• Just to complicate matters, Buffy's Darker and Edgier counterpart Faith, equivalent in age, was played by Eliza Dushku, who was three and a half years younger than Sarah-Michelle Gellar. Accordingly, the character looked a lot younger than Buffy. So far so Dawson, but it makes a measure of sense considering she was called two years after Buffy and acted a hell of a lot younger than her. Then a spin-off novel declared Faith the character to be the same age as Eliza Dushku (and therefore older than Buffy, which doesn't entirely mesh with show continuity), in a retroactive aversion.
  • In The Spectacular Spider Man, grown adults voice all the teenaged characters. For example, Josh Keaton, 29, voices the lead, 16-year-old Peter Parker. The youngest among them, Lacey Chabert and Ben Diskin, both 25, voice 16-year-old Gwen Stacy and 18-year-old Eddie Brock respectively, while the eldest, 41-year-old Phil Lamarr, voices 17-year-old Rand Robertson.

~Mr. Guest~: "This trope also allows said "teenagers" to perform various acts on camera that would be highly illegal if they were actually underage. (It's generally illegal in the U.S. to do anything that even simulates sex on film unless everyone involved is 18 or older)" It's illegal?.. Was that based on a reliable source? Because I can recall at least one production that seems to say otherwise- Down In The Valley with the 17 year old Evan Rachel Wood, as well as several cases of nude scenes.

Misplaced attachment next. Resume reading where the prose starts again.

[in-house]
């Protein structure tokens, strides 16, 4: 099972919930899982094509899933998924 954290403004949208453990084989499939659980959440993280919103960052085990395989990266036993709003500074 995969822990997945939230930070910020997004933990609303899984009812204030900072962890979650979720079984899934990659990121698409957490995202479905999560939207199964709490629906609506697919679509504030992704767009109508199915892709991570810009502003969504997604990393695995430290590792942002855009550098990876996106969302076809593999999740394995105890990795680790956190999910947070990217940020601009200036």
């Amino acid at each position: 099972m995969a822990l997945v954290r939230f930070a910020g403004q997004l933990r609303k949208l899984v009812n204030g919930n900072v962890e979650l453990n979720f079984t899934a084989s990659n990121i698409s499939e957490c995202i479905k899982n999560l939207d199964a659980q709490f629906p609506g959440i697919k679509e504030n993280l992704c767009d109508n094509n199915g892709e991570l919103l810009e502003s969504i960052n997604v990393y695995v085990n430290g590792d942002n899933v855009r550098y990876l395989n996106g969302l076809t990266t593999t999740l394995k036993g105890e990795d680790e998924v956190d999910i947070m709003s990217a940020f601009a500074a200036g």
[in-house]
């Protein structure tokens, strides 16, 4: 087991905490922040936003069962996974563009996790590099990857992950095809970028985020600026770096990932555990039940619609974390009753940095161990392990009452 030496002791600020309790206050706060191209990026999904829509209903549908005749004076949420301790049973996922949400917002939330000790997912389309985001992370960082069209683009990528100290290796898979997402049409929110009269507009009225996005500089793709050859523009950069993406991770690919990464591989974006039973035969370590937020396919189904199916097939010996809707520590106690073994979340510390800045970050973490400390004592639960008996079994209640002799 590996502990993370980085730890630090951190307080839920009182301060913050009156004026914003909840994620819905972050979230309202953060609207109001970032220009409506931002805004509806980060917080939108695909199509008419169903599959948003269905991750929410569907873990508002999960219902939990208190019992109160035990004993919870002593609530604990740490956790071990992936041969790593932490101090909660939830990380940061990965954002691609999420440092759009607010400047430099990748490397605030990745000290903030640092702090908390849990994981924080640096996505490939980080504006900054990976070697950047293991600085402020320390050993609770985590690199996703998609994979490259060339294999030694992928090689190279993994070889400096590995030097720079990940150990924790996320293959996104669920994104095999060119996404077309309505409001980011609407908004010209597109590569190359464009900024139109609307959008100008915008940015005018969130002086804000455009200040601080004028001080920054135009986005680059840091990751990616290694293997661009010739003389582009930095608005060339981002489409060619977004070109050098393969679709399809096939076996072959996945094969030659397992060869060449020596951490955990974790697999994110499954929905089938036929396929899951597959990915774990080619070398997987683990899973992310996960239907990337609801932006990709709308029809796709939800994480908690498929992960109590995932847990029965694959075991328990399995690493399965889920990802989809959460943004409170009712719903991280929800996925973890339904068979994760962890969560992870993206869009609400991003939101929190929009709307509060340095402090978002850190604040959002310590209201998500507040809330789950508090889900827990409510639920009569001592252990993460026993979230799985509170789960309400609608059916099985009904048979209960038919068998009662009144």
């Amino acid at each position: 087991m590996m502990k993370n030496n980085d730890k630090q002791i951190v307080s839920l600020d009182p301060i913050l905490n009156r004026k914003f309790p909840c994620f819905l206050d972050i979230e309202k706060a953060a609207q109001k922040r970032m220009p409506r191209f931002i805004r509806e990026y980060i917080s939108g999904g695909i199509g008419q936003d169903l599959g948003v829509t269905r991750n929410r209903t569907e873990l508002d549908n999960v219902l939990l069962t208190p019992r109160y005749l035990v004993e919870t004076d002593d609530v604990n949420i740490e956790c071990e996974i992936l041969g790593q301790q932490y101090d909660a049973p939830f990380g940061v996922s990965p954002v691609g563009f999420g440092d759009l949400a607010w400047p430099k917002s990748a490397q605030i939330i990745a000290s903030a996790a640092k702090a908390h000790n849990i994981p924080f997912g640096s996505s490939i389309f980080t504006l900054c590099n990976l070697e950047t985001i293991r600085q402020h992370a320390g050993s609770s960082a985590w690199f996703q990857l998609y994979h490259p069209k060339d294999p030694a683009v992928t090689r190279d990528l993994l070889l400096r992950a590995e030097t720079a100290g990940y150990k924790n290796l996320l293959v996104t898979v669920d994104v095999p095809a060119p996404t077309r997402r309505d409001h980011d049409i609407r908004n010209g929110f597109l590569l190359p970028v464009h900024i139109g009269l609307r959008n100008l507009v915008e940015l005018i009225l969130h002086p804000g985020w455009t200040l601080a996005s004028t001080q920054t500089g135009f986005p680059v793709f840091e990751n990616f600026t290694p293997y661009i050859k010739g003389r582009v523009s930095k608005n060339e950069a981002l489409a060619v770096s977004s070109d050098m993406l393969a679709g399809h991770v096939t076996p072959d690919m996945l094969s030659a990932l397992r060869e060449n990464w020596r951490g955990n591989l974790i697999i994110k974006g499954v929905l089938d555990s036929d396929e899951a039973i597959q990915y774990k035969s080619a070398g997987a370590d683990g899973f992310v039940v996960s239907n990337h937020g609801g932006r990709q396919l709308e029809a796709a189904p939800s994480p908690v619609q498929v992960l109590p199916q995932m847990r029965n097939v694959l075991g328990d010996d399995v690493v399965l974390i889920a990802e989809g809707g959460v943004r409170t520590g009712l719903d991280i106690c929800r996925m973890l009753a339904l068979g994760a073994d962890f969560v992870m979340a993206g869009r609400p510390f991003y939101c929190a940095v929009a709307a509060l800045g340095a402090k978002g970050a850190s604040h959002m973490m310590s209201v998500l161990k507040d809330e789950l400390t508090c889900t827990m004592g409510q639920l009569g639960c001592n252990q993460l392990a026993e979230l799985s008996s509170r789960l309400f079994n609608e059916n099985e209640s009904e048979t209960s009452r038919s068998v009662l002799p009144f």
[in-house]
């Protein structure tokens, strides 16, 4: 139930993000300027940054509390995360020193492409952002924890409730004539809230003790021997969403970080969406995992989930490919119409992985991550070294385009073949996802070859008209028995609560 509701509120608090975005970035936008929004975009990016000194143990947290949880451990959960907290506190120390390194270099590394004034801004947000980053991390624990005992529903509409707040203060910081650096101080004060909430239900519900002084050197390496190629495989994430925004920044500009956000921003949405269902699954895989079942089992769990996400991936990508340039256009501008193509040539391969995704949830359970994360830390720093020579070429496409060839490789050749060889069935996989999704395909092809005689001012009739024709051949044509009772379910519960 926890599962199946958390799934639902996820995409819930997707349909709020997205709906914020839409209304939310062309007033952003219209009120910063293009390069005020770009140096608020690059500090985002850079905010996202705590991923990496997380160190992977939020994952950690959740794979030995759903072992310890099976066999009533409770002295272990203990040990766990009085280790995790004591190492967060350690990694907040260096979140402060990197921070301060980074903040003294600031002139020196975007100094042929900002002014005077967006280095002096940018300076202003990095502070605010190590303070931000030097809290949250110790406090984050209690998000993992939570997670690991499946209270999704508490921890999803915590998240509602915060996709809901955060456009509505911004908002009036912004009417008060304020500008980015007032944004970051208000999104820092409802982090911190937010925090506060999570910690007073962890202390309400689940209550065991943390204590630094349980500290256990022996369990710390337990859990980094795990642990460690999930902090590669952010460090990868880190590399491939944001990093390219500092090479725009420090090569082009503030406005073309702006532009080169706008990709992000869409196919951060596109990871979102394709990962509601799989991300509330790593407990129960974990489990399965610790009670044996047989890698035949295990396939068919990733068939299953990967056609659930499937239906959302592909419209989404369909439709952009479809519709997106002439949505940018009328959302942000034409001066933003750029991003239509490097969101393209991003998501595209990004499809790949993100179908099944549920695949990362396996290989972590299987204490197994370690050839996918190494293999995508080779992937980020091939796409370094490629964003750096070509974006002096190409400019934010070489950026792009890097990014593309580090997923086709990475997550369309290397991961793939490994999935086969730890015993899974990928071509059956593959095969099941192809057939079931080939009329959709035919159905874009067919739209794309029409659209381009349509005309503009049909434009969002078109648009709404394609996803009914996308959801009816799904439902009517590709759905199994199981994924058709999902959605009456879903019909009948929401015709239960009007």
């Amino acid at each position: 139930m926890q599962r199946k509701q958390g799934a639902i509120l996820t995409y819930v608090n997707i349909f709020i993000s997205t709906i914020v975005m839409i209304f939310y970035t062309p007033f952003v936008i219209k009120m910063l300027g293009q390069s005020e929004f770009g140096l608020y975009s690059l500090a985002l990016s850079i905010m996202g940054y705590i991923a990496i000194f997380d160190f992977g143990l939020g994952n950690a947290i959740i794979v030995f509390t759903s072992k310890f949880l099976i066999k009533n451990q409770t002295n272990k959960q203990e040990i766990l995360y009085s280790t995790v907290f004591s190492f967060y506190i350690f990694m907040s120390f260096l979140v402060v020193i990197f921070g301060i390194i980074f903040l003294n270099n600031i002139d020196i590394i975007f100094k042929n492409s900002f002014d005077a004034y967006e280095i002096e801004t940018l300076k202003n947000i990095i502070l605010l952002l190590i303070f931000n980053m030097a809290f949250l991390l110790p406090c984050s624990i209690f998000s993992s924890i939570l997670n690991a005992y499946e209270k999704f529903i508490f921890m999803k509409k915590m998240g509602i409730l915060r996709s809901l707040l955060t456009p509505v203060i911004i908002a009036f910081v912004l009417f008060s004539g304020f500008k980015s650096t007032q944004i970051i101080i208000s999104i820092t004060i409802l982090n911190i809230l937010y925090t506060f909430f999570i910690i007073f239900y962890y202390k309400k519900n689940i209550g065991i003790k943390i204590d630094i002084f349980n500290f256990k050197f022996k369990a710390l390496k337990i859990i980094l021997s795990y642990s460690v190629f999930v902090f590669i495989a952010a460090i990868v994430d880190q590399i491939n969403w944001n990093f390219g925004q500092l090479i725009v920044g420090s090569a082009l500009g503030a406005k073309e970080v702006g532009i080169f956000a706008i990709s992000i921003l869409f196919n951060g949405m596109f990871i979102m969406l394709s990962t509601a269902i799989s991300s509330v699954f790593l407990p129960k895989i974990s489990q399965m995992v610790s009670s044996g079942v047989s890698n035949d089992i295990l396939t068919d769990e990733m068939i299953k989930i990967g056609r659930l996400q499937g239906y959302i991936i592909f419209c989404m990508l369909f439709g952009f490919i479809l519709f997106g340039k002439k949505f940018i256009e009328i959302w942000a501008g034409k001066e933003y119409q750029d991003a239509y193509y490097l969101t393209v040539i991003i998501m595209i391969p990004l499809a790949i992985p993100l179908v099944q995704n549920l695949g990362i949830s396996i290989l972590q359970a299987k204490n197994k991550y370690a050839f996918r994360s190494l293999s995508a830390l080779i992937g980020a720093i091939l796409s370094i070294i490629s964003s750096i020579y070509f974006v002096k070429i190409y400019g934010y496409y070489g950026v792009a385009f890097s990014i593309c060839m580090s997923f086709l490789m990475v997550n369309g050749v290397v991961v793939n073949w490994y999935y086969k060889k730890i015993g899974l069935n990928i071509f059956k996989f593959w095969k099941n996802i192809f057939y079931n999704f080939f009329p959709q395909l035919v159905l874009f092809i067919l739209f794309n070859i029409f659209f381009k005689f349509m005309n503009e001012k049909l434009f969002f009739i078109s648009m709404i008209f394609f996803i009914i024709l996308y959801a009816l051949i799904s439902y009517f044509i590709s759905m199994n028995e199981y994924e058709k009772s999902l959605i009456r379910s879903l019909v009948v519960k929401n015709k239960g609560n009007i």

TJ Devil 02: Calling Heart Burn Kid — we need a ruling on Hornswoggle. The actor/wrestler is 22 or so, and it's heavily implied Hornswoggle is, like, 10 years old or something. Despite having a beard.

Quillain: I cut this because it's just natter and speculation. I mean, I'm sure it's true, but ...
  • This Troper would be willing to bet that Danaerys Targareyan won't be played by a thirteen-year-old in the upcoming Live Action adaptation of A Song of Ice and Fire.

Deaderrose: Alright, so I was wondering what trope it would be if a character is being played by an actor much older than the character, but they are grown adults. In LOST, they recently decided that a large amount of characters were born in 1977, and a large part of the series took place in 2004, making those characters roughly 27. Daniel Faraday is probably the youngest of these characters, because its implied his mother was pregnant with him in 1977 (Jeremy Davies, his actor, is 39). Miles Straume was 27 when introduced (3 months old during the 1977 plotline) and his actor Ken Leung is also 39. The winner is Ethan Rom, though, whose birth we watch in 1977, played by William Mapother who was in his 40s when he filmed a flashback to 3 years before the main plot started, meaning he was playing a 24 year old. Of course, most of this is fridge logic, and Miles and Daniel both age up 3 years, but its still noteworthy. I don't know that it fits here though, so I'm not adding it until I know what others think.

Man Without A Body: I'm removing this picture because Mr. B isn't an example. She's Really 700 Years Old, if you recall - she was in the Garden with Mr. and Mrs. Adam (she was the snake). And there's no dialogue about her being an adolescent boy.
Adolescent boy played by scary adult woman.